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Ten years ago

Alex Roddie
Alex Roddie
5 min read

Ten years ago right now — at precisely 11 a.m. on May the 5th, 2005 — I was taking my first steps on an amazing journey. At the time it didn’t feel like very much, but in a very real sense that journey continues to this day, and maybe I never left the trail at all.


Between 2002 and 2005 I was a lowland walker. I walked hundreds of miles through the forests, across the heaths and along the coastlines of Suffolk, but I only rarely ventured into the hills. I was not a hillwalker, although I wanted to be one.

In late 2005 I had a place at the University of East Anglia coming up, and I had the idea that this would spell the end of my wanderings. I wanted to do one last big trip while I still could. The trip acquired a code name: the terminal trek. I planned to do a hell of a lot of walking and visit the tops of as many Lakeland fells as possible in twenty days, transforming myself from a rambler to a hillwalker in the process.

So, on the 5th of May 2005, I found myself slogging up the Walna Scar Pass towards Dow Crag in horizontal rain and 40 mph winds. I had a cheap non-breathable waterproof coat, a decidedly non-waterproof rucksack, and had never heard of gaiters.

Say hello to the eighteen-year-old Alex Roddie:

Are we nearly there yet?

I climbed Dow Crag and Coniston Old Man, but didn’t see so much as a hint of a view. Nevertheless, I had climbed a couple of decent mountains, and despite being a little knackered the next day I had the sense that something had changed in me. I was awakening.

View of the mountain from my camp

My journal entry for the next morning reads as follows:

Another very cold morning. Most of my clothes are still damp, which means I am forced to stay inside my sleeping bag to keep warm. My boots are the real problem: a lot of water got into them by the ankle cuffs yesterday, and they haven’t dried out yet. How am I supposed to go anywhere if my boots are wet? I can’t risk getting these socks wet as well. I only have another five spare pairs.

It makes me smile. It was, of course, the first step of a long learning process in the mountains, and ten years later I’m still learning.

May started cold and wet that year. Over the following week I frequently encountered torrential rain, sleet, snow, the lot — more like April in Scotland. Nevertheless, the weather did improve, and I moved my base of operations into Langdale.

The Langdale Pikes

I had never been to Langdale before, and I fell in love with the valley immediately. I climbed virtually all of the Langdale fells on various days, starting off with Pike o’Blisco and Cold Pike, gradually building up to an ascent of Bowfell on my final Langdale day. Clawing up the River of Boulders made me feel like a proper climber. But I could see bigger and better things in the distance.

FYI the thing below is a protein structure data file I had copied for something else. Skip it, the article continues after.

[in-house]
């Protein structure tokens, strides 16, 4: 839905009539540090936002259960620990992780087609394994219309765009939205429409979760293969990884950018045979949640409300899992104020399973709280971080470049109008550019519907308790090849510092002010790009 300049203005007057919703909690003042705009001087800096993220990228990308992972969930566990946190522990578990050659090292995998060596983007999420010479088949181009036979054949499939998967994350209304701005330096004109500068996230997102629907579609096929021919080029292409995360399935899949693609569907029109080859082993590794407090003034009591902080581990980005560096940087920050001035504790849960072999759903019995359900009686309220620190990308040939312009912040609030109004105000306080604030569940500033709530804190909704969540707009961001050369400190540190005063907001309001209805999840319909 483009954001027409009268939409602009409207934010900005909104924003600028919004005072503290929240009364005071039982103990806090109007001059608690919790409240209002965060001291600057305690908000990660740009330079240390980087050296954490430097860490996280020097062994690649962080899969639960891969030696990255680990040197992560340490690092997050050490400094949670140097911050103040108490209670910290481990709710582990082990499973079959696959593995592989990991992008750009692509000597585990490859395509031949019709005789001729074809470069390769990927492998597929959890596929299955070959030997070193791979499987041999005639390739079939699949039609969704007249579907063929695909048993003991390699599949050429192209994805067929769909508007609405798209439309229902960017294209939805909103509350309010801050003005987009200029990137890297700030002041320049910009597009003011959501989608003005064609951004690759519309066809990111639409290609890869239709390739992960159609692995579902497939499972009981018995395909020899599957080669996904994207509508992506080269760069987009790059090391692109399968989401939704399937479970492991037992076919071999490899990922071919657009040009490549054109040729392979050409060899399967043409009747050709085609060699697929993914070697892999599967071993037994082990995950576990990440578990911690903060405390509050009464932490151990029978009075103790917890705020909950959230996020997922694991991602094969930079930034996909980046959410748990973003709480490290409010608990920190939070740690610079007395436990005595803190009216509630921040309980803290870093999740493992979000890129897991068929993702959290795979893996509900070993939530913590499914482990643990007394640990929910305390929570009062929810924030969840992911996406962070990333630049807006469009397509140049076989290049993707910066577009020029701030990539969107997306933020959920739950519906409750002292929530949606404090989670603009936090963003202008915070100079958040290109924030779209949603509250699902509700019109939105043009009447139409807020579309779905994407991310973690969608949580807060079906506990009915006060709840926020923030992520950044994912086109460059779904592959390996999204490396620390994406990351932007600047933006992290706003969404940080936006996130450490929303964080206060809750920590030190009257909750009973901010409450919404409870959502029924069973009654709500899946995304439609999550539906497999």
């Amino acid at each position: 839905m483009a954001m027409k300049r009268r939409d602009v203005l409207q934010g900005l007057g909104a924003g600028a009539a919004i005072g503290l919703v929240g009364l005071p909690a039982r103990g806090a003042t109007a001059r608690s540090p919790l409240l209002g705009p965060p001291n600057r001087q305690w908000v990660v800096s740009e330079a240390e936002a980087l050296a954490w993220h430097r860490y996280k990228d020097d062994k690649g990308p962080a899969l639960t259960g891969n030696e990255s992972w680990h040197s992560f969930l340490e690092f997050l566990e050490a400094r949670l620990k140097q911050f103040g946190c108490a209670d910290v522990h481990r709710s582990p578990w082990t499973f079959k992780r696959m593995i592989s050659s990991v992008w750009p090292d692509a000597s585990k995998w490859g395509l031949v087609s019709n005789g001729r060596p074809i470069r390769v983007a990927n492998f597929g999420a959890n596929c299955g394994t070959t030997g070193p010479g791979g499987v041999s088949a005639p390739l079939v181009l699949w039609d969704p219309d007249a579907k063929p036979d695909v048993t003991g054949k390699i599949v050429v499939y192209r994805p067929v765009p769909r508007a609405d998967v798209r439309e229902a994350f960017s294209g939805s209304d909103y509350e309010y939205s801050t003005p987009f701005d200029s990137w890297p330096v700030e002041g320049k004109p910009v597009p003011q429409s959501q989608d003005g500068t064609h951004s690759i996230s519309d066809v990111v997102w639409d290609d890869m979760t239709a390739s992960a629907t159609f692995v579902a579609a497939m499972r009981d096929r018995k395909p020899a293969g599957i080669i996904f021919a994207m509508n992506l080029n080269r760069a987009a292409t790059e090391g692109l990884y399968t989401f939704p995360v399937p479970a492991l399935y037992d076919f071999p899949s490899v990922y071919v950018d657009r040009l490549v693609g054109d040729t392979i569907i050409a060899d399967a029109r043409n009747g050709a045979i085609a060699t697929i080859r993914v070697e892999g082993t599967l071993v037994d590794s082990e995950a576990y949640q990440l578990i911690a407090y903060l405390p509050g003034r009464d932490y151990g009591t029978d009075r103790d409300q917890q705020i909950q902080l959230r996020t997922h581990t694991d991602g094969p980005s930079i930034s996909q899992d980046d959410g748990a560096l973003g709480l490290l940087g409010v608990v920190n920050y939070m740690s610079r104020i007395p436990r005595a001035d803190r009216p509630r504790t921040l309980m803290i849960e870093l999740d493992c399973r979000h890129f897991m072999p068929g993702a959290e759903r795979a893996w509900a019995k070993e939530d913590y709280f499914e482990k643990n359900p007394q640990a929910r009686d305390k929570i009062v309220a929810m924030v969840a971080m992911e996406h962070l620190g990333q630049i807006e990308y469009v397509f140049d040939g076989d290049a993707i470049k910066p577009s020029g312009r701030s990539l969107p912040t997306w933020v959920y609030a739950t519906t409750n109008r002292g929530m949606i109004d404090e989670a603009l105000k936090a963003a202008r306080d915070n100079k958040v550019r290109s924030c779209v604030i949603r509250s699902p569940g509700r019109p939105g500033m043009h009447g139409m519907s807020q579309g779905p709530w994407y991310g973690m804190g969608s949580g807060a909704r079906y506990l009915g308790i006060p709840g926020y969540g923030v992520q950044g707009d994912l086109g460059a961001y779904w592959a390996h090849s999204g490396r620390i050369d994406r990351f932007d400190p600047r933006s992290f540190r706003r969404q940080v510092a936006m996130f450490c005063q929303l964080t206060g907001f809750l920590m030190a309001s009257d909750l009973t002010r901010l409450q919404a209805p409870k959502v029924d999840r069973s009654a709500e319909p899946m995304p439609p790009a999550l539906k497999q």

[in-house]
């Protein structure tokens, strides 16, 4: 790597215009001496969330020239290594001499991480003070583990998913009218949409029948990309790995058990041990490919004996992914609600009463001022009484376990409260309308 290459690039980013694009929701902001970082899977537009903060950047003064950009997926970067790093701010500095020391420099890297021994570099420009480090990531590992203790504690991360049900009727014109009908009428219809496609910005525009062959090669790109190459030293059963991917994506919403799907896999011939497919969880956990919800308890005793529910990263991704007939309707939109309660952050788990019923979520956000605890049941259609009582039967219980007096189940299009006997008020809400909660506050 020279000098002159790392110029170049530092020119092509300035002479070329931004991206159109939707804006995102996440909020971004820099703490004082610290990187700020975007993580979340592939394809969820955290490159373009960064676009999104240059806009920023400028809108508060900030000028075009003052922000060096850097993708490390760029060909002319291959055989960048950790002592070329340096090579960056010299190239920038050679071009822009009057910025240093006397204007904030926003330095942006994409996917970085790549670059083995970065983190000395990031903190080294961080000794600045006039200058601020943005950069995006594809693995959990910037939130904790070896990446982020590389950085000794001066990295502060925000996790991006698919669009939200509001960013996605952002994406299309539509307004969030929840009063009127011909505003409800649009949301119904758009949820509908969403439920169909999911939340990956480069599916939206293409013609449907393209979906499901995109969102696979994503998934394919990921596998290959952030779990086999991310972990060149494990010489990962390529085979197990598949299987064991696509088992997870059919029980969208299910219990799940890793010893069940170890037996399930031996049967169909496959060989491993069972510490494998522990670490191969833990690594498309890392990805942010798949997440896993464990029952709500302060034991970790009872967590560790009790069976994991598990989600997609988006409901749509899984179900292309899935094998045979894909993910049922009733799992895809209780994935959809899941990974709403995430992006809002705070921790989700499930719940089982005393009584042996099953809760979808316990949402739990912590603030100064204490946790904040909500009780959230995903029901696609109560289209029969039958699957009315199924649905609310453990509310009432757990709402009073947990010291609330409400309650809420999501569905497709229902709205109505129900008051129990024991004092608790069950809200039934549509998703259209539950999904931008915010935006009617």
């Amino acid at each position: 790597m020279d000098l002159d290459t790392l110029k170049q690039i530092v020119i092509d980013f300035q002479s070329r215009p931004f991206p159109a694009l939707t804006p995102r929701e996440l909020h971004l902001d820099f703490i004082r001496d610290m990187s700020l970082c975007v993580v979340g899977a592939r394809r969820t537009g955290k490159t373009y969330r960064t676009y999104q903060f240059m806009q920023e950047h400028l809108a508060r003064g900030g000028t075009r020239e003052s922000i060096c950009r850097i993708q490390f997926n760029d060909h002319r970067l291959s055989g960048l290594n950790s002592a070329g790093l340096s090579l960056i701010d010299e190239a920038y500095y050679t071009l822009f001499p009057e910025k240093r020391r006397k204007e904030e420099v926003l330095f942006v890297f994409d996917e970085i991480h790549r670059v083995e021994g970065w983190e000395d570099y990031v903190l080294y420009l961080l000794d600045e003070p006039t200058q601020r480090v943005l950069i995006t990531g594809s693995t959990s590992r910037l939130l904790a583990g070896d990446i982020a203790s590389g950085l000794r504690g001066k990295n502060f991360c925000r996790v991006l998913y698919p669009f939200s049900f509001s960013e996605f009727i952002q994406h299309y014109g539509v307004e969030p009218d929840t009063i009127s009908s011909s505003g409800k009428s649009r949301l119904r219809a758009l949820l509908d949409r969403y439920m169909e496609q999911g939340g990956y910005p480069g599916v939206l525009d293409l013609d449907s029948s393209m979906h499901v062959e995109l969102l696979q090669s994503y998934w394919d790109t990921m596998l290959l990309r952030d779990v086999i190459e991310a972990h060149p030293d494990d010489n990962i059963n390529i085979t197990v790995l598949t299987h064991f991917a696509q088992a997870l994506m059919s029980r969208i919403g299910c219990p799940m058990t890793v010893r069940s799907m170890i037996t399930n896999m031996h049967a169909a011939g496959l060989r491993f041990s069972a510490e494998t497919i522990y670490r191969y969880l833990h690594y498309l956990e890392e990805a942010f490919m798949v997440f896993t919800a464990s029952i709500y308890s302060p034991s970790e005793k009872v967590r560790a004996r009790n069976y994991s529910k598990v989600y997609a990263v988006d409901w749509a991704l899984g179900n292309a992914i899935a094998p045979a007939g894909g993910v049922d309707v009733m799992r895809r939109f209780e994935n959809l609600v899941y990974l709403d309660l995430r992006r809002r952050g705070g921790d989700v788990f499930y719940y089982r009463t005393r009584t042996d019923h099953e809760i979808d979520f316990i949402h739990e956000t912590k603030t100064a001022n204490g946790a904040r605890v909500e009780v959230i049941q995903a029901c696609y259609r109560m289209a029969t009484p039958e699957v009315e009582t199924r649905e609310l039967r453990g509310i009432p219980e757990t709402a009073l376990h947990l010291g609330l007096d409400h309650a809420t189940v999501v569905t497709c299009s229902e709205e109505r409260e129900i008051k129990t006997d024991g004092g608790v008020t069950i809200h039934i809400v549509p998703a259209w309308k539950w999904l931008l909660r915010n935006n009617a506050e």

My first glimpse of the Scafells

I crossed Rossett Pass and loved the comparatively wild terrain on the other side. As I picked my way across the barren land beneath Great End, I pretended the motorway of a path wasn’t there and imagined myself in pristine wilderness. Of course, droves of people on their way up Scafell Pike did spoil the illusion somewhat, but for the first time in my life that unmistakable frisson of wild coursed through my mind. This was a place where the human scale of things became utterly unimportant, and existence danced to an older and grander tune.

Great End

I descended the delightfully quiet Valley Route into Wasdale, a place I already knew and loved from previous family holidays. But this time I was alone, and I was there to climb mountains. The craggy bastions of the fells took on a grander and more noble appearance. I imagined myself at last on the summit of Great Gable, on the summit of Scafell Pike.

Base camp at the Barn Door Shop Campsite, Wasdale Head. This tent was
a TNF Particle 13 — not a bad tent, but heavy by modern standards
and tricky to get a perfect pitch.

I had a great time in Wasdale. My first day out took me over Whin Rigg and Illgill Head, and I marvelled at the blueness of Wastwater when viewed from a couple of thousand feet up. I climbed Great Gable on Friday the 13th of May and it was the best day of my life up until that point. The Climber’s Traverse was a great introduction to easy scrambling, and the day as a whole was quite simply the perfect hillwalking experience.

View from the Westmorland Cairn

Over the following days I climbed Red Pike, Scoat Fell, Steeple, Pillar, Lingmell, Scafell, and Scafell Pike. It was a hell of a weak, and the only low point was breaking my camera on the final day.

How the trip changed me

Looking at the numbers, the trip was nothing spectacular. In twenty days I climbed twenty fells and walked 160 miles — certainly no marathon. However, this trip was greater than the sum of its parts, and in the course of those twenty days I fully transitioned from a lowland walker to a hillwalker. The experience was profound, and many of the lessons I learned in that month still yield benefits today.

So was it the ‘terminal trek’, as I feared at the time? Absolutely not. It was not the end. It was the beginning — the first step along a bigger trail and a better path.


Alex Roddie

Happiest on a mountain. Writer, story-wrangler, digital and film photographer. Editor of Sidetracked magazine (I make the words come out good).


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